Obama's envoy plans Moscow mission to revive the ‘reset’

U.S. National Security Advisor Tom Donilon is expected to come to Moscow in January 2013. Source: AP

U.S. National Security Advisor Tom Donilon is expected to come to Moscow in January 2013. Source: AP

National Security Advisor Tom Donilon is expected to meet with President Vladimir Putin days after Obama’s re-inauguration.

U.S. President Barack Obama’s second administration will make its first tentative attempt to breathe new life into relations with Russia in late January, when U.S. National Security Advisor Tom Donilon is due to travel to Moscow to meet with President Vladimir Putin.

The purpose of the mission, days after Obama’s Jan. 20 re-inauguration, is to lay out Washington's vision of U.S.-Russia relations during Obama's second term and to convince the Kremlin that the "reset" is not dead and buried.

Donilon’s meeting with Putin is also expected to include Russian Security Council Secretary, Nikolai Patrushev, and U.S. Ambassador to Russia Michael McFaul.

A U.S. diplomatic source for Kommersant reported that Obama was proceeding from the fact that laying the "reset" to rest would be unwise and that, in spite of their differences, the two sides should try to find as much common ground as possible to reverse the current deterioration in U.S.-Russian relations.

The source said that the White House does not include the post-Soviet space in its list of foreign policy priorities, as its main focus is on Asia ("containing China"), the Middle East and Europe.

That last point is of crucial significance for the Kremlin, which does not hide its concern that the U.S. could try to muscle Russia out of its former Soviet republics, which it considers to be its sphere of special interest. Moscow's irritation was made clear by its reaction to Secretary of State Hillary Clinton's statement in December promising to actively oppose "the re-Sovietization of Eastern Europe and Central Asia."

In response, Putin’s press secretary Dmitry Peskov accused Clinton of incompetence. Meanwhile, in his address to the Federal Assembly in December, Vladimir Putin warned that Russia would not allow outside forces to impinge on its national interests.

As indicated in the new draft "Foreign Policy Concept of the Russian Federation," Moscow's priority abroad is the post-Soviet space. In this connection, the U.S. diplomatic source said that Clinton's statement reflected "her personal opinion and not the official position of the U.S. administration."

If Moscow responds positively to Donilon's mission, it will be a key step in preparing the way for Obama’s planned visit to Russia. The Kremlin is thought likely to prefer Obama to visit Moscow in the first half of the year, so as to keep the agenda separate from September's G20 Summit in St. Petersburg.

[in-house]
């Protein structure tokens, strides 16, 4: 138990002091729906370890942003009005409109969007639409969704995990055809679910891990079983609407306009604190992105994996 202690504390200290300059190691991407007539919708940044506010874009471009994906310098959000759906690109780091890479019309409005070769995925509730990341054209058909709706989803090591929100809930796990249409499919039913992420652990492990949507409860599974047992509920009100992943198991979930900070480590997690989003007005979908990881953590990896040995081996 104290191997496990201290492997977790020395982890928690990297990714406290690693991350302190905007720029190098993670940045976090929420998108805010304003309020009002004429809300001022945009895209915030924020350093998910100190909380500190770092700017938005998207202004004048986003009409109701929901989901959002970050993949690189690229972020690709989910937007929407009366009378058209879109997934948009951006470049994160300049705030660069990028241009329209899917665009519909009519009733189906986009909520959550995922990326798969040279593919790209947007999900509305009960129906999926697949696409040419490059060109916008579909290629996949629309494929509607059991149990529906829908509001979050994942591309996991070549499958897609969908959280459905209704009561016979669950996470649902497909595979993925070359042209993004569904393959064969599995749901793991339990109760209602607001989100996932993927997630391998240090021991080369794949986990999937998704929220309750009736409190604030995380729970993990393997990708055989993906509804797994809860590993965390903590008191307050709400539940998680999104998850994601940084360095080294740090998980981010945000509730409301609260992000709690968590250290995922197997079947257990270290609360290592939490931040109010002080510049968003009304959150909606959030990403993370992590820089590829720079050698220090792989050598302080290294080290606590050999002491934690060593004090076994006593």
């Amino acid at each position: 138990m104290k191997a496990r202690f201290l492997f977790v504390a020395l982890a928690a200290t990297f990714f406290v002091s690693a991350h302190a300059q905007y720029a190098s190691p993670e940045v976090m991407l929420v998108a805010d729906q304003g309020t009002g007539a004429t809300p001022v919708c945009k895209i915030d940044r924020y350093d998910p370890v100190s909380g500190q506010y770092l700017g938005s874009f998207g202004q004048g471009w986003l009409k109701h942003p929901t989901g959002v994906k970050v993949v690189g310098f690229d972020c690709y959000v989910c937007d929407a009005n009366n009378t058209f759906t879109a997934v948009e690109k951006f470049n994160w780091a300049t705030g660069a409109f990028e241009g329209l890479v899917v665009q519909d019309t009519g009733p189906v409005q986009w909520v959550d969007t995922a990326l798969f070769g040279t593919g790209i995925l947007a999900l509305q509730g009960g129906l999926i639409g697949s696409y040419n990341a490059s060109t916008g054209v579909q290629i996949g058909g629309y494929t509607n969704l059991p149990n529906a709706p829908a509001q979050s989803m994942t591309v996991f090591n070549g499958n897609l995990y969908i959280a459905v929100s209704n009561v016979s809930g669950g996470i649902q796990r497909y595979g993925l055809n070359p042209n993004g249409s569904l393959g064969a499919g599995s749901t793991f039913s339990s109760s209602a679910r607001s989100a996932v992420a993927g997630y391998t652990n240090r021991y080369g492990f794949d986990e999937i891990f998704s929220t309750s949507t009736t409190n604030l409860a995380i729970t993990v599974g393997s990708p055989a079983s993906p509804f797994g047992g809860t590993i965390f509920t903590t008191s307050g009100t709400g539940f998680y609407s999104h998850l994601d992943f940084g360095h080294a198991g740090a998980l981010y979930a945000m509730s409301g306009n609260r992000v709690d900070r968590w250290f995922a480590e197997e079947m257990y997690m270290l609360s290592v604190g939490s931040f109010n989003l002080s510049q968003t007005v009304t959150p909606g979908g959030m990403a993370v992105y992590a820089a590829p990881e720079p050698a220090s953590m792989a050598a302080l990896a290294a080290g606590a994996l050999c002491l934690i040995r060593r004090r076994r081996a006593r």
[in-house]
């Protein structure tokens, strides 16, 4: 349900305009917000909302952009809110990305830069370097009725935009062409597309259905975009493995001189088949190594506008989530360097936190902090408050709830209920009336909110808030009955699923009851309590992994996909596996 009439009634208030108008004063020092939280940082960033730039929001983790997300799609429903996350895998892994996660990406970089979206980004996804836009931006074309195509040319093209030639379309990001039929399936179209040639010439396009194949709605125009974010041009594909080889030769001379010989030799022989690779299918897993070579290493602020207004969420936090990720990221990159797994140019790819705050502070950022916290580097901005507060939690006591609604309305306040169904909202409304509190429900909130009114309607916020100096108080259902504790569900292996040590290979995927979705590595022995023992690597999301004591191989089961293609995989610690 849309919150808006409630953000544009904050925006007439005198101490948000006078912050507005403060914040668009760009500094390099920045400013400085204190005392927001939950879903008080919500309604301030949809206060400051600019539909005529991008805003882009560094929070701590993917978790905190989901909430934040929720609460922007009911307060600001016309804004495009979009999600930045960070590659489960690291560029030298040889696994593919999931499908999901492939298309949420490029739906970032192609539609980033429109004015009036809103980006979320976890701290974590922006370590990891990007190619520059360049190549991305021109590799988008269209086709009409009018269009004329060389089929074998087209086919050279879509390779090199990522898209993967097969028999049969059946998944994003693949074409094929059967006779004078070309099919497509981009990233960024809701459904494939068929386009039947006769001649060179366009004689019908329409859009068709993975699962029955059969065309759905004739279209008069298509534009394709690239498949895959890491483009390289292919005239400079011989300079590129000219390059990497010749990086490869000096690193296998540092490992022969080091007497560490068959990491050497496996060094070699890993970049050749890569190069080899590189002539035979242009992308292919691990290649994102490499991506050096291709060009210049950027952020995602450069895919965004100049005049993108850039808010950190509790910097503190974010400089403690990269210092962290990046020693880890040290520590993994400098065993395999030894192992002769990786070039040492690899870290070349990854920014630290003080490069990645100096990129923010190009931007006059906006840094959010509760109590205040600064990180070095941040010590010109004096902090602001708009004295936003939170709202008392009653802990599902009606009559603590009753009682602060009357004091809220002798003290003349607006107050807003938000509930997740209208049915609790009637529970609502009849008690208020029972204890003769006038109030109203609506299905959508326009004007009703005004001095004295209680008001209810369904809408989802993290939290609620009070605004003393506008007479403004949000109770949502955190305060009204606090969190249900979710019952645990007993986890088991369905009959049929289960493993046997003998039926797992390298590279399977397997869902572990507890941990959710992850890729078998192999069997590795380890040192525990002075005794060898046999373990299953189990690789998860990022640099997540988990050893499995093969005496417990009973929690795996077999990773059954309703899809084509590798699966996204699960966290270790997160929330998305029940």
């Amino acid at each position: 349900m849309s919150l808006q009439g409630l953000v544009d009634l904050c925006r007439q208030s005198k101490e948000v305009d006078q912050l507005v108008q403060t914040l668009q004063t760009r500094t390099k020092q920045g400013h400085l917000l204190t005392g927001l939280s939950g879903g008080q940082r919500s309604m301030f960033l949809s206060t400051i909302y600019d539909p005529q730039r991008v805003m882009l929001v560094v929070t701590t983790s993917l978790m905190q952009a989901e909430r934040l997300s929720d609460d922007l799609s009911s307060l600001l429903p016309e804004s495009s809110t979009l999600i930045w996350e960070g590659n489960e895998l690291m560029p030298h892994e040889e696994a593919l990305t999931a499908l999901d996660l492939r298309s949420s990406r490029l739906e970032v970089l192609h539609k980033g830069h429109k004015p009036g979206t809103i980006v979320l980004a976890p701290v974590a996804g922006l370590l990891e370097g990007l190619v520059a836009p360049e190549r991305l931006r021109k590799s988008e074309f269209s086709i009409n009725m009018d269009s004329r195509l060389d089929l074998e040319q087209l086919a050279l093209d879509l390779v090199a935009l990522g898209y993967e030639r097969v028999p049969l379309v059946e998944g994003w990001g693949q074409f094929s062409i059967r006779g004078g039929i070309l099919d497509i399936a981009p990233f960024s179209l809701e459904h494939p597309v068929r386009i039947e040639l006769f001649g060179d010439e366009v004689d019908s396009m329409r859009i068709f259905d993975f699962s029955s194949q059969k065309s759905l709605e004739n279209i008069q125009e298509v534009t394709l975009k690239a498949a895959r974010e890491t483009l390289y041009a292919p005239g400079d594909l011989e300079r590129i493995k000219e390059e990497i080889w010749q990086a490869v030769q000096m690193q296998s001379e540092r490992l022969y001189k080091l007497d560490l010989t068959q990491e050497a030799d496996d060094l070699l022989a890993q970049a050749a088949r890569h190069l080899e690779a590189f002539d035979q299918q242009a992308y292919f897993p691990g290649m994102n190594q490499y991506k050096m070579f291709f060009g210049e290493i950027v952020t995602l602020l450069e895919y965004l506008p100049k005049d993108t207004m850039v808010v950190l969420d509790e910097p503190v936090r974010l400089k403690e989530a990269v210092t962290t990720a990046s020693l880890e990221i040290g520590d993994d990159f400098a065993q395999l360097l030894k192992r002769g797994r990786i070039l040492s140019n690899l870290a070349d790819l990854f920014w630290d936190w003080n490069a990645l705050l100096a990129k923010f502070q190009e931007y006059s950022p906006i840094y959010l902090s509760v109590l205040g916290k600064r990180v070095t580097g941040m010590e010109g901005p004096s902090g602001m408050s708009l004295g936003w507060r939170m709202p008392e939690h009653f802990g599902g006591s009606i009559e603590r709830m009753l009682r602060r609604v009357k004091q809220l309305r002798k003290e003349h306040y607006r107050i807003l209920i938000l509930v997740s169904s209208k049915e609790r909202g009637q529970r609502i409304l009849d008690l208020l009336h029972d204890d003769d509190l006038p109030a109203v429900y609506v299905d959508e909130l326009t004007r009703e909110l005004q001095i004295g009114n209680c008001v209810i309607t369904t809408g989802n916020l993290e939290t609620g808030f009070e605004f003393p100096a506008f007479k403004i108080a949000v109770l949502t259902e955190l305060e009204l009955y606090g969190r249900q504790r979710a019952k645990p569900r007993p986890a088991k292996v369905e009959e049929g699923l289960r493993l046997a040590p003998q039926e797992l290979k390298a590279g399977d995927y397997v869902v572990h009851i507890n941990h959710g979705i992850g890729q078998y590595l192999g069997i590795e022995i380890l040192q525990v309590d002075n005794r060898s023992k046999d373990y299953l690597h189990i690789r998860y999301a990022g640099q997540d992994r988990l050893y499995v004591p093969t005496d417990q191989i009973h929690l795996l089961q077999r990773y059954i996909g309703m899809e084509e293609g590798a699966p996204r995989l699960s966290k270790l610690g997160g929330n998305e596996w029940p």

Discussing Obama’s Russia visit with Foreign Minister Sergei Lavrov in November, Clinton emphasized that it "must be full of serious content" and lead to some real agreements. Samuel Charap, a senior researcher at the International Institute for Strategic Studies in Washington, said that "if Obama goes to Russia before the G20, it will only be due to a breakthrough in weapons control and non-proliferation.

"I would not say that the talks on missile defense have stalled for good. If the parties reach a compromise, it is possible that the leaders could sit down at the negotiating table to discuss further reductions in nuclear warheads," Charap said. "The two sides are also now working on a document that could ultimately replace the expiring Nunn-Lugar agreement. This 'nuclear basket' is Obama's personal priority in relations with Moscow."

Russian experts are more skeptical about the possibility of a breakthrough on nuclear weapons.

Given the differences over missile defense, Yury Rogulev, director of the Franklin D. Roosevelt Foundation for American Studies at Moscow State University, said that any agreements reached would only relate to Afghanistan and the economy.

"When it comes to a major event such as the withdrawal of troops, Russia's participation is vital," Rogulev said. "Russia's assistance in the reconstruction of Afghanistan will also be needed long after 2014. Obama has a key interest in strengthening cooperation in this field."

Economic cooperation could take precedence over political deals, Rogulev said, as "it is sought not only by Moscow, but by American business, which the U.S. president cannot fail to take into account."

First publsihed in Russian in Kommersant daily. 

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